They weren’t into it. Oh sure, I had their attention, but they just didn’t care. Sure, some were trying to figure out how I was going to do it, but no one was caught up in the mystery or the magic. No one gave a shit.
So I stopped. “You guys don’t really want to see this, do you?”
And you could see the flash across their faces: they didn’t see that coming.
“I mean, it’s a cool trick – pulling a silk out of thin air! But really… it’s a silk! Why is a grown man pulling silks out of the air? Don’t get me wrong – I’ll do it for you if you want.”
I struck the pose again. Then I dropped the pose again. “But really, what am I going to do with a silk? Blow my nose? You don’t want to see this trick. How about a card trick?”
At this point, they were baffled but they were starting to engage and willing to give me a little more time. I pulled out a deck of cards, gave it a quick shuffle and had a card selected – I showed it to everyone in the crowd, returned it to the deck and had someone shuffle.
“Now that the cards have been shuffled, is it fair to say that there is no way I could I find your card in the deck?” “Yes.” “Would you like to see me find the card?” “Yes.” “Really? You really want to see me find the card? Or would you rather see me… pull a silk from thin air!”
I strike that pose again and show my hands empty. At this point, the kids faces have lit up, they’re calling out answers – everyone is participating.
“What do you think? Find the card? Or the silk from thin air? Or maybe… you’d like to see the mystery of The Chinese beads…”
And this is when I bring out a beautiful, colorful, very mysterious looking Chinese box (that I bought for $2 at Target). Much to my delight, these ADD-addled kids shout out that they want to see the Chinese beads.
I approach them with the little box on a tray – I open the box and pour out… nine crappy little plastic beads in different colors (that I just grabbed out of my kids’ beading box).
“Hey, those are just regular beads.”
“But they were made in China!”
“Everything’s made in China!”
“I know but still – we’re going to play a little game with these, a game called, pick two and eliminate one…”
I move from left to right, giving each kid a chance to make a choice. We eventually narrow it down to one bead, the green one.
“There! Everyone had their say and together we arrived at a choice – the green bead. Green. Now what could we possibly do with that information?”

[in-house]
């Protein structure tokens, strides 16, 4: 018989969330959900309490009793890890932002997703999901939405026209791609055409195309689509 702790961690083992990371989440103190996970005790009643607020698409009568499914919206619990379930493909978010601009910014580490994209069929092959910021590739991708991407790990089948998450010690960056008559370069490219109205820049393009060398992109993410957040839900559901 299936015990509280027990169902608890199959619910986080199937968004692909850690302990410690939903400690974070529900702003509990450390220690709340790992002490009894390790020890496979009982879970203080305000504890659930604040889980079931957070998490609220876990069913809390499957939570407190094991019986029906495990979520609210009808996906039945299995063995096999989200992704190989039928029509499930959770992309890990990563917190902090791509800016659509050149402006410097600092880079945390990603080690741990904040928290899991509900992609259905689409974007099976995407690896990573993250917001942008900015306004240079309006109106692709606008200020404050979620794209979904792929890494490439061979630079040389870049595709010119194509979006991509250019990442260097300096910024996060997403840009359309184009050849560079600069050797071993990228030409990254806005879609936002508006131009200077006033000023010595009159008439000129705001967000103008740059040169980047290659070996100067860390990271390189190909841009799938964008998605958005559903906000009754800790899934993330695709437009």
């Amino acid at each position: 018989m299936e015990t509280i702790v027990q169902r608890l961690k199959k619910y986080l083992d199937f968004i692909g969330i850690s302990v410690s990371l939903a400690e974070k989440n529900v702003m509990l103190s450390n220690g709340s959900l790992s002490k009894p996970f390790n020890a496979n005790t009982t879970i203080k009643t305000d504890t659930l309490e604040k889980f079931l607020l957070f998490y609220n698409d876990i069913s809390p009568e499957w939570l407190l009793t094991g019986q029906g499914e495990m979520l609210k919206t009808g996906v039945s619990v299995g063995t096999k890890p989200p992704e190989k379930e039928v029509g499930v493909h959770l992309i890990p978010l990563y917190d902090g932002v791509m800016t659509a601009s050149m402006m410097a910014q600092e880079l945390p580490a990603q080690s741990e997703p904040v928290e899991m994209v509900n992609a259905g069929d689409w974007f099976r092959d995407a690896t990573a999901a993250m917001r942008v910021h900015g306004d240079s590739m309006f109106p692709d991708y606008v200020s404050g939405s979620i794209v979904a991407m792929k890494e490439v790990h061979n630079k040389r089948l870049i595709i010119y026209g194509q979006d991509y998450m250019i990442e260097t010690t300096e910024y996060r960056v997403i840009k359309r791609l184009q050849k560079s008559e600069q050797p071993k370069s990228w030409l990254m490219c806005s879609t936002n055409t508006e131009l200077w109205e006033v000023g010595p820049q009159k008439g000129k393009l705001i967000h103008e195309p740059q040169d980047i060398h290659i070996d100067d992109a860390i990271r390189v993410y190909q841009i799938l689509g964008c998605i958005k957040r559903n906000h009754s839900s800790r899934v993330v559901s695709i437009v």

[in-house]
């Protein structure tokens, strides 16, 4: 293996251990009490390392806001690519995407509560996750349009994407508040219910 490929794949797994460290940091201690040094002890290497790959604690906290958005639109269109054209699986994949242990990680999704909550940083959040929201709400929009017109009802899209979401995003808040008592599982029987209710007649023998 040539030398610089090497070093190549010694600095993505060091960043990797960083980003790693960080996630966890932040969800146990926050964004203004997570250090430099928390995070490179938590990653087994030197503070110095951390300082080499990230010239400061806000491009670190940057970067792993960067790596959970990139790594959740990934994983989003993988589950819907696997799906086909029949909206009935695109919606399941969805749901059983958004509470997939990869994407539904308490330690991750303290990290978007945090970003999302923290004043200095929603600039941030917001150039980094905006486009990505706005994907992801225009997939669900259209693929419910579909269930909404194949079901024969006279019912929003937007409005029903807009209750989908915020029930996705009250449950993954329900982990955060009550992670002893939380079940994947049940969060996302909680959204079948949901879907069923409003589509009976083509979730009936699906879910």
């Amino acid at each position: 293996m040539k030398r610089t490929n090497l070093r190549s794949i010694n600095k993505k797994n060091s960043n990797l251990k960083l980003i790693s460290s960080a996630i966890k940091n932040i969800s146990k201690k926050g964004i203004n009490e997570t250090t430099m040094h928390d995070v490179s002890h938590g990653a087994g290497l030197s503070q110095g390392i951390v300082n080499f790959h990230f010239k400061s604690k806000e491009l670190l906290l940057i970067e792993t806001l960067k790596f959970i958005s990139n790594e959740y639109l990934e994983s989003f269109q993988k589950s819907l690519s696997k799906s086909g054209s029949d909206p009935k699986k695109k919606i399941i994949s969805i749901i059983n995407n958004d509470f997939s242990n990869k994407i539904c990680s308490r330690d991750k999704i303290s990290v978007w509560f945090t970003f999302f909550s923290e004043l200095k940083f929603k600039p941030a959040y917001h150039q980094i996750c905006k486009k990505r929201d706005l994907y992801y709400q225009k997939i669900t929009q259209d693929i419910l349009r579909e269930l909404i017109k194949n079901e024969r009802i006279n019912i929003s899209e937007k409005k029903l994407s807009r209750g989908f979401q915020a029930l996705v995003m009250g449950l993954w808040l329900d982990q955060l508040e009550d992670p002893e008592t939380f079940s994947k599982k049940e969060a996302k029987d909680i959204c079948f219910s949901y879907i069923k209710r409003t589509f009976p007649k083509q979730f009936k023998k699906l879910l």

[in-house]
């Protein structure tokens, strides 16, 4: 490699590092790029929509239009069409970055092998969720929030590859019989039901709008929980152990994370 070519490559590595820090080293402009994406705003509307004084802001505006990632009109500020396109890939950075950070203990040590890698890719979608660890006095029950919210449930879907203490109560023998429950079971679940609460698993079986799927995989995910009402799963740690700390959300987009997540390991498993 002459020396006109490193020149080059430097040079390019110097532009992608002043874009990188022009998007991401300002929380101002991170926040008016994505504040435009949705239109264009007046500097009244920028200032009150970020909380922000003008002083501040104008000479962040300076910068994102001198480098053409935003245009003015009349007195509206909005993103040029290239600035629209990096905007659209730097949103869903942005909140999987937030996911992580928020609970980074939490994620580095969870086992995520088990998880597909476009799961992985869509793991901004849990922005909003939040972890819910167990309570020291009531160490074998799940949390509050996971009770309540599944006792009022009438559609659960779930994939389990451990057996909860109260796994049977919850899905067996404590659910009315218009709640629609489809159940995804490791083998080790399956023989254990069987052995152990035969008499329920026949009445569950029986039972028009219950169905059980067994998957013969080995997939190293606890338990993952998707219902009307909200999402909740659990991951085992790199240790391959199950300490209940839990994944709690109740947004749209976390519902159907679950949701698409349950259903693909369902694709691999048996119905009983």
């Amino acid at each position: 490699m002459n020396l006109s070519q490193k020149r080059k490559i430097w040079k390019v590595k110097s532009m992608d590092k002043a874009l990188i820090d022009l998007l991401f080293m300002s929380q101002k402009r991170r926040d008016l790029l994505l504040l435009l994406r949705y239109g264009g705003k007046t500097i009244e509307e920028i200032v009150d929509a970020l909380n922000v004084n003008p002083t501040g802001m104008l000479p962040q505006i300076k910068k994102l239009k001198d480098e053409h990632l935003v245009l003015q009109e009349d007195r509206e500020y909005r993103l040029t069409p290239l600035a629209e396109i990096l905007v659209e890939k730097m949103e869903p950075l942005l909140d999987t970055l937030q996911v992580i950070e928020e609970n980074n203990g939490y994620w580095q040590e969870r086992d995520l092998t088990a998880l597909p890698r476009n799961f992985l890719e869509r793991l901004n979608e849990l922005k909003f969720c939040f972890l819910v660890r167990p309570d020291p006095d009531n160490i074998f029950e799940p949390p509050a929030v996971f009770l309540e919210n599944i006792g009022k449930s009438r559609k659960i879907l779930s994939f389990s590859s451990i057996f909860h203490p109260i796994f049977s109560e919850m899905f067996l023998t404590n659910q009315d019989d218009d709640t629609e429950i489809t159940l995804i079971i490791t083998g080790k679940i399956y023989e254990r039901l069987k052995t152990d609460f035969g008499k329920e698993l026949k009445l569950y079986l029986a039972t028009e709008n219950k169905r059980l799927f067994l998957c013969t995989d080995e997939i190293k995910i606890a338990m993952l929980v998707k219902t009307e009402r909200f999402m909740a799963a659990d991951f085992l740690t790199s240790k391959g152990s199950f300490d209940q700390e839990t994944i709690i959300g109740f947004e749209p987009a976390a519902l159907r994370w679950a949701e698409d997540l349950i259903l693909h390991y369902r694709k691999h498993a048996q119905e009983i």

I struck a pose that was familiar to them now. “Ladies, a classic of magic: the silk from thin air!” And I reached into my fist and pulled out the smallest tuft of the corner of a silk – and it was green!
“A silk! And it’s green! Not only that… there’s something printed on it…”
I pulled the silk out slowly at first then unfurled it – there was their card printed on the silk!
And they went crazy!
From that moment on, I could do no wrong. This opener established my authority, but at the same time kept things real and playful. It announced that they wouldn’t always know where things were headed, but assured them that I did know – they were in good hands so they could just let go and enjoy the ride. And I think on some level I had acknowledged their doubts about what they were going to see: “You know what? There is something silly about magic. So today we’re going to do something a little different. I won’t talk down to you and you even get a say in how this is will all go down. So let’s have some fun!”
It was a short show but when I went back and asked the kids individually what trick they liked best, the answer was always “The silk from thin air.”
Method: obviously, nothing new here method-wise but these
are all good, solid methods that have fooled millions and will fool millions
more: a card silk with a green (or whatever) border, a card force (I used
a Hofzinser), the PATEO force (I’d explain it, but Google does it so
much better) and a thumb tip concealed very cleverly (okay, it was in my pocket).
The nice thing about showing your hands empty a number of times is that by
the time you’re actually ready to do it, the heat is pretty much off.
©Chris Philpott 2011. All rights reserved. Original designs and content by Kathleen Breedyk and Chris Philpott.